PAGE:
Amazon Web Services · Servers

Are there viable alternatives to Amazon Web Services?

Varun Gupta Sr. Front-End Developer at Code Brew Labs

March 1st, 2017

Today was a really bad day for us. We just released a few new products and having been throwing a lot of targeted advertising and press efforts behind these new products. The Amazon Web Services shut-down yesterday caused our site to shut down at a really inopportune time. We lost business, visitors, and a lot of the momentum we’ve worked towards and invested heavily to create. Are there more reliable web servers out there? Or is AWS still the best game in town that we just have to live with?

George Feil Director of Systems Architecture at Welltok, Inc.

March 1st, 2017

My understanding is that only the US-EAST-1 zone was affected. It's possible to set up cross-region replication, which might have helped to reduce the impact of this issue. (Is there anyone here using cross-region replication, and were you affected?)


This particular outage affected my company's apps as well, as we only use US-EAST-1. As far I as I can recall, this was the first time in three years that we had an outage caused by AWS.

Alex McLintock Techie, Software Dev, Contractor, Big Data

March 2nd, 2017

Firstly - I feel your pain. Having a cloud provider go down makes you feel helpless.


Amazon AWS is in fact a lot of services. So you really need to be more specific to get a good answer. Some AWS services do not exist in any other company so if you start using them then you are tied in.


My (not well informed) understanding of the incident is that just one of them (S3) failed in one area. When I have designed systems for AWS in the past I have

a) had multiple installations in different Amazon availability zones in the same site - so that if one goes down then another in the same data centre can be spun up and take over. They typically "share" the same data though.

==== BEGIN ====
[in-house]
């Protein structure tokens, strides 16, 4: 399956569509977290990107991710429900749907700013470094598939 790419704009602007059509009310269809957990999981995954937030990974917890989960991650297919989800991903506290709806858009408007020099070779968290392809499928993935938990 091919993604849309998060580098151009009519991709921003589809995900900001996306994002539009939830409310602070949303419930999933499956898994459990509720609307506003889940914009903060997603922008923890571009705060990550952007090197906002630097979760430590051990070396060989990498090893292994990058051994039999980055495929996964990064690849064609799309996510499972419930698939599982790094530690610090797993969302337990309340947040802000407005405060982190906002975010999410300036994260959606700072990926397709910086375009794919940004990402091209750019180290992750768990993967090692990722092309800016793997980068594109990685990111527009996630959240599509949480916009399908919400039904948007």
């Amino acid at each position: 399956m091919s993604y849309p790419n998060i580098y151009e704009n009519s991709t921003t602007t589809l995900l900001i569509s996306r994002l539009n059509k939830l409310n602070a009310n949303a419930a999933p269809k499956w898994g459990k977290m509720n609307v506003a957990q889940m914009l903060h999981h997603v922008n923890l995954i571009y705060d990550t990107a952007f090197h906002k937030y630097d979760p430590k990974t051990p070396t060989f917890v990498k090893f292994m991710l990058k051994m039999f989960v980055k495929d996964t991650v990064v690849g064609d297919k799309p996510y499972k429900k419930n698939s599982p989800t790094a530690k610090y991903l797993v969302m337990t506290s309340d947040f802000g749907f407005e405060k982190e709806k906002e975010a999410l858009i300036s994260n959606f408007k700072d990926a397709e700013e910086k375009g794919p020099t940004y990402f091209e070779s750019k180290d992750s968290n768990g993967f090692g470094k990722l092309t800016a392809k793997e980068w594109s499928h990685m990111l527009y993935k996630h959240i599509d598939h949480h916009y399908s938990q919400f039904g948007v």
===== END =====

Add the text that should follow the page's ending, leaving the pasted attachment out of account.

b) had multiple installations in different Amazon Regions (typically Dublin, Ireland and one of the US regions). The data however is usually a few hours out of sync - eg updated at midnight. I could bring up a new server in minutes, but it would not be up to date.

c) had off-Amazon backups of data with which I could bring up the service again in a few weeks (this was pre-devops days :-) should the whole of Amazon go belly up.


We also invested heavily in CDNs which could cache and deliver content even if the main site went down. Though this may not be relevant to a dynamic app.


Is Amazon unreliable? No - it is one of the best. there may be other choices

Should you have a disaster recovery plan ? Yes. But a DR plan costs and so you might just need to put up with the outage.

Should I assume that any part of my system may fail at any time. YES


PS Someone mentioned Heroku went down. I thought Heroku actually ran on Amazon AWS so I am not surprised.

Paul Goldstein Chief Software Architect at Wearsafe Labs Inc.

Last updated on March 3rd, 2017

The company I'm at now was also affected by the outage on AWS and Heroku (which uses AWS). We are looking into some disaster recovery options like: using Dokku/Docker as an alternative to Heroku, backing up our s3 assets so we could deploy elsewhere if needed, getting database dumps locally, so we don't have to rely on RDS snapshots, and other options.

AWS is still the best game in town but having a DR plan that works will protect your company in case of a severe outage and will let you more easily migrate to other platforms if AWS continues to have issues.

Renato D'Ercole Founder and CEO at yummyfood.eu

March 2nd, 2017

try Siteground has been always reliable for me they never had isssue with servers down, and they are the best rated provider out there.

Selvan Rajan

March 1st, 2017